Gallahan: I was proud to serve on the Ontario County Board of Supervisors, which approved renaming the street. Every time I pass that courthouse, I am reminded of her great work and the work of all the suffragettes. They are the reason my wife and daughter can join me every year in casting our ballots.
The town also is home to the National Women’s Hall of Fame? What can visitors see there?
Gallahan: I encourage everyone to visit Seneca Falls and the Finger Lakes region. The National Women’s Hall of Fame and the Women’s Rights National Historical Park offer detailed historical exhibits.
Helming: Seneca Falls is a vibrant community that continues to honor its place in history while planning for the future. A great example of that is the National Women’s Hall of Fame, which is now located in the rehabilitated 1844 Seneca Knitting Mill building. The mill was built four years before the first women’s rights convention, and its leadership and employees had ties to the movement.
Also in my district is the Harriet Tubman National Historical Park in Auburn, N.Y. Tubman, a leader in the Underground Railroad, was also a strong voice in the women’s suffrage movement. Though women nationally gained the right to vote in 1920, Black women would wait 45 years more to exercise that right, when the Voting Rights Act of 1965 prohibited racial discrimination in voting.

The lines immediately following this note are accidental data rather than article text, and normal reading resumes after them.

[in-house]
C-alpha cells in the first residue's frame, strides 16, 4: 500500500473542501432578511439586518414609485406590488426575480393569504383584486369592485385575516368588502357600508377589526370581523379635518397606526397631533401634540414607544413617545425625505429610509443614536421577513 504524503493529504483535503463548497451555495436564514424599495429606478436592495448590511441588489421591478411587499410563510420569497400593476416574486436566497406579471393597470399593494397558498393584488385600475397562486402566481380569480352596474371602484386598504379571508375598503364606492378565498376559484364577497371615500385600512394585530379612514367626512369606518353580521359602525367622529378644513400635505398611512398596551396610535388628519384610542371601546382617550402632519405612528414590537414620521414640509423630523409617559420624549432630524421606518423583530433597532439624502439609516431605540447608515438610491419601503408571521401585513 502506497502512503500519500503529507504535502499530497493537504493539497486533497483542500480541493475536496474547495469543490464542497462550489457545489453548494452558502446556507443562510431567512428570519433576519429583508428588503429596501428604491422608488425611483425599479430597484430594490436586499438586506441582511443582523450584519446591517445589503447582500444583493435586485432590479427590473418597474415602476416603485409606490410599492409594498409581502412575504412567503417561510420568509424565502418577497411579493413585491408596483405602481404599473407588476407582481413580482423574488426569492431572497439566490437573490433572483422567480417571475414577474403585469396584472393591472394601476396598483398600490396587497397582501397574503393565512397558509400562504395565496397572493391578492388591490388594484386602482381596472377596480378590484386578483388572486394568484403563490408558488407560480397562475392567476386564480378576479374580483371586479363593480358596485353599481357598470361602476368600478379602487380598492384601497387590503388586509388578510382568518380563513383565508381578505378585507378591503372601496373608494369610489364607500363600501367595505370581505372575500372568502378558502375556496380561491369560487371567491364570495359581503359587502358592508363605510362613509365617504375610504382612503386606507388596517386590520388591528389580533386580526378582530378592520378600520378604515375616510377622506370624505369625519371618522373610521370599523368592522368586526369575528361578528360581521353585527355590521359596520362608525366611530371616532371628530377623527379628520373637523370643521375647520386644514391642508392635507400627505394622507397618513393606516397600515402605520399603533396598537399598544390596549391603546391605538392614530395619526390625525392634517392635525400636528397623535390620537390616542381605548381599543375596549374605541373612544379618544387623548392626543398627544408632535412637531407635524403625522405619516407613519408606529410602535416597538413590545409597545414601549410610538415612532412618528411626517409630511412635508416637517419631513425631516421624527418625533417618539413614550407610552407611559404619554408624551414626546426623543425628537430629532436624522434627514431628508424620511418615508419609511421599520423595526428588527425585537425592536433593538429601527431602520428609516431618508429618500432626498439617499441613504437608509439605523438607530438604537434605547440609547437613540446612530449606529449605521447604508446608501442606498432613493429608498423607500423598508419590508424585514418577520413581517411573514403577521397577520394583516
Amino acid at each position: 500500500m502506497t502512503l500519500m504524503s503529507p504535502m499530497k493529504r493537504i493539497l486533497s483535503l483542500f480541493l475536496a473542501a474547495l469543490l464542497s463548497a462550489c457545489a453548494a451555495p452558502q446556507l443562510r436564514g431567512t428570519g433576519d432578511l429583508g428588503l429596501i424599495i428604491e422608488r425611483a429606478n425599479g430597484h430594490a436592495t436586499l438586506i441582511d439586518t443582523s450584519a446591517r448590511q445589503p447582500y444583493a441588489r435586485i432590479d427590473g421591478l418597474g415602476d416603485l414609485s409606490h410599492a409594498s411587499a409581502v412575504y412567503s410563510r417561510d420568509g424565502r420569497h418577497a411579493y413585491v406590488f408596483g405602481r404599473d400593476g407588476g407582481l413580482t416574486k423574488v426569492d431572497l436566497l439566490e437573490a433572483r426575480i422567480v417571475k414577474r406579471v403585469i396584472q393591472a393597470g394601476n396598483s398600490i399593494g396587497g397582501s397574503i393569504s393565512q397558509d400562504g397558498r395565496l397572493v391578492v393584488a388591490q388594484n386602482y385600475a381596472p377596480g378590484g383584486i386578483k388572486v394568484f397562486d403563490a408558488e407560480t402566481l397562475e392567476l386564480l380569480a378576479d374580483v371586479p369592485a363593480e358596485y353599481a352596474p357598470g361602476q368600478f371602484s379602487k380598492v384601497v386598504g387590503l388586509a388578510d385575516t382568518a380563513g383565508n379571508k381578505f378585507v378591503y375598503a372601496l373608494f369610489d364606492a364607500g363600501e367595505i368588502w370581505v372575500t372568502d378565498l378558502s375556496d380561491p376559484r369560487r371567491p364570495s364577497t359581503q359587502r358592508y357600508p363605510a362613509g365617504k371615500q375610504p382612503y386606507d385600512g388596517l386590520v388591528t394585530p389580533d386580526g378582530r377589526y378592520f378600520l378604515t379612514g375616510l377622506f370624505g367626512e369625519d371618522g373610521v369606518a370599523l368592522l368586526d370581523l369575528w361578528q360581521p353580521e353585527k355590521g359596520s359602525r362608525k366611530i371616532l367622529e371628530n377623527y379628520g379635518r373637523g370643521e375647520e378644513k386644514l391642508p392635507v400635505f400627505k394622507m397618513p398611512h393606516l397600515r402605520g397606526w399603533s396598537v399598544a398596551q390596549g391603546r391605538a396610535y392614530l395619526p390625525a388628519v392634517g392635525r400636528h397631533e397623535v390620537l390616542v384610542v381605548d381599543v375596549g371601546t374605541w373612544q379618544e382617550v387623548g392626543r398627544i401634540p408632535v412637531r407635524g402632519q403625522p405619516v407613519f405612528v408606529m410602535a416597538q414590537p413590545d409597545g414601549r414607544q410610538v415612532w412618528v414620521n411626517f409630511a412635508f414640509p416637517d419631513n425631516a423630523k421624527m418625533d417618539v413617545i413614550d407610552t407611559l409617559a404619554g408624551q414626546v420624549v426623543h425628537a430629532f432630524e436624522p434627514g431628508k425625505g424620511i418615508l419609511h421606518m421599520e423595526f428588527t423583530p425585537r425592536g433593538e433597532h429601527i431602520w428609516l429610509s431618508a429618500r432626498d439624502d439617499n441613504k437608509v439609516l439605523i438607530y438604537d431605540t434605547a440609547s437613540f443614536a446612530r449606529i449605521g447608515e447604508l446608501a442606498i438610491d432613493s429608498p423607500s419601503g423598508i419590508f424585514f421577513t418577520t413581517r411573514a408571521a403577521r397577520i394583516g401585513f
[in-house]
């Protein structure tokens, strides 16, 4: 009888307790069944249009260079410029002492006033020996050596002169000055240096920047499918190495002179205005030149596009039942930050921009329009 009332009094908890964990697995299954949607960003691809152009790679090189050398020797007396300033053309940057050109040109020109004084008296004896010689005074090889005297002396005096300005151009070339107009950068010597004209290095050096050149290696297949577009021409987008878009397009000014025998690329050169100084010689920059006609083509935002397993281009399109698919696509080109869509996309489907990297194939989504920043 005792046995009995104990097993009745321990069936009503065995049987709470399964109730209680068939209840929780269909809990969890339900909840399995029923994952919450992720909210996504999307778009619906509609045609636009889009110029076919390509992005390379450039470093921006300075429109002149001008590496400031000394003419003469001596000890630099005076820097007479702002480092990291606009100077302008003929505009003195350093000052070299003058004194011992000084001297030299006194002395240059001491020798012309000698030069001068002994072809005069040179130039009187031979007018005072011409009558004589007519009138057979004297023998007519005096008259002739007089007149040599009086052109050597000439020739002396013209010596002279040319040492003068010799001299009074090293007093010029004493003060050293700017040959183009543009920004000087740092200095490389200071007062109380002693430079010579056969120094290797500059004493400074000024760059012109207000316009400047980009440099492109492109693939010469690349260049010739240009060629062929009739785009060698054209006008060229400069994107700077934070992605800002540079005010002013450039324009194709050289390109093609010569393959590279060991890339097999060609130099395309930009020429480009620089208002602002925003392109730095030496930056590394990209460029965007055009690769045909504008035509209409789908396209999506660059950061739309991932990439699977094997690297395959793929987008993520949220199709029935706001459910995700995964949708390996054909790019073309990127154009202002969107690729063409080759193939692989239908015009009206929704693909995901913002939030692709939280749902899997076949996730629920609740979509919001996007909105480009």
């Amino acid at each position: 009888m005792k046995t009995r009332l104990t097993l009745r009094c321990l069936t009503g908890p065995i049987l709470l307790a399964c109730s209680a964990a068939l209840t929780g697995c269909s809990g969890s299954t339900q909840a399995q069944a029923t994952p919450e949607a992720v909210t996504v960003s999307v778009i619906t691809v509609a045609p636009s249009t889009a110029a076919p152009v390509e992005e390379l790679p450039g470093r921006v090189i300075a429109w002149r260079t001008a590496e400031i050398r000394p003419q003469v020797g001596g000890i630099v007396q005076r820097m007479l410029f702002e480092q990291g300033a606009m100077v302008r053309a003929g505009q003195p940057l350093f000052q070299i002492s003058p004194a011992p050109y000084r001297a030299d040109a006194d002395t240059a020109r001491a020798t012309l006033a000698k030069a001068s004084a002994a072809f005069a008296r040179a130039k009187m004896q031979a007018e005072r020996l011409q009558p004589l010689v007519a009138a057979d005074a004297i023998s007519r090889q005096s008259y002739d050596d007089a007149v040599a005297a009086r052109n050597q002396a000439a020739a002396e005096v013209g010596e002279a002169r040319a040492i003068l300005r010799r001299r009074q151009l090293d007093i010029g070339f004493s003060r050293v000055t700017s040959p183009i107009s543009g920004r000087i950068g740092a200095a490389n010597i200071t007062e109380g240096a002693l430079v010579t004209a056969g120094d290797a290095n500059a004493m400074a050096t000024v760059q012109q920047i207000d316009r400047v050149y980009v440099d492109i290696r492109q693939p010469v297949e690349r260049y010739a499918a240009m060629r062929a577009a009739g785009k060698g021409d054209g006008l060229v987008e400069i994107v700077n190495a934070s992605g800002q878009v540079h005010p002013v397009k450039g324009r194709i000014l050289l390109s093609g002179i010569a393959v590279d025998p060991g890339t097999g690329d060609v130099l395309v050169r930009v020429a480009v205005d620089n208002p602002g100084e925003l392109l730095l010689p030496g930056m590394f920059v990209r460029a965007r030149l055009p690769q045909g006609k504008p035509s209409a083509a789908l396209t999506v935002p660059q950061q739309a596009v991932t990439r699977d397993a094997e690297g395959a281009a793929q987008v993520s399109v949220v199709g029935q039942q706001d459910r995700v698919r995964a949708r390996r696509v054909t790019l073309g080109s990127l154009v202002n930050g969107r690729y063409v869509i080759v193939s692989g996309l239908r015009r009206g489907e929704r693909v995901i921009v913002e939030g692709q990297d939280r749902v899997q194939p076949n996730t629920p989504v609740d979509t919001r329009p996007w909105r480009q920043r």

What else would you like people to know about your district?
Gallahan: The district is in the beautiful Finger Lakes region, an area full of natural beauty, outdoor activities and rich history. While visiting Seneca Falls, take a stroll on the waterfront and visit one of the many great local restaurants.
Helming: The 54th Senate District encompasses three regions of New York State: the Finger Lakes, Central New York and the Southern Tier. We have businesses leading the way in diverse industries, such as food and agriculture, wine and craft beverages, and advanced manufacturing. We have a skilled and talented workforce. We are a world-class tourism and recreation destination. And we are home to caring and giving people who look out for one another, something we have seen time and again over the last year of the pandemic. It is my honor to represent them.
For more information on Women’s History Month activities in Seneca Falls:
Doug McPherson is a Denver-based freelance writer.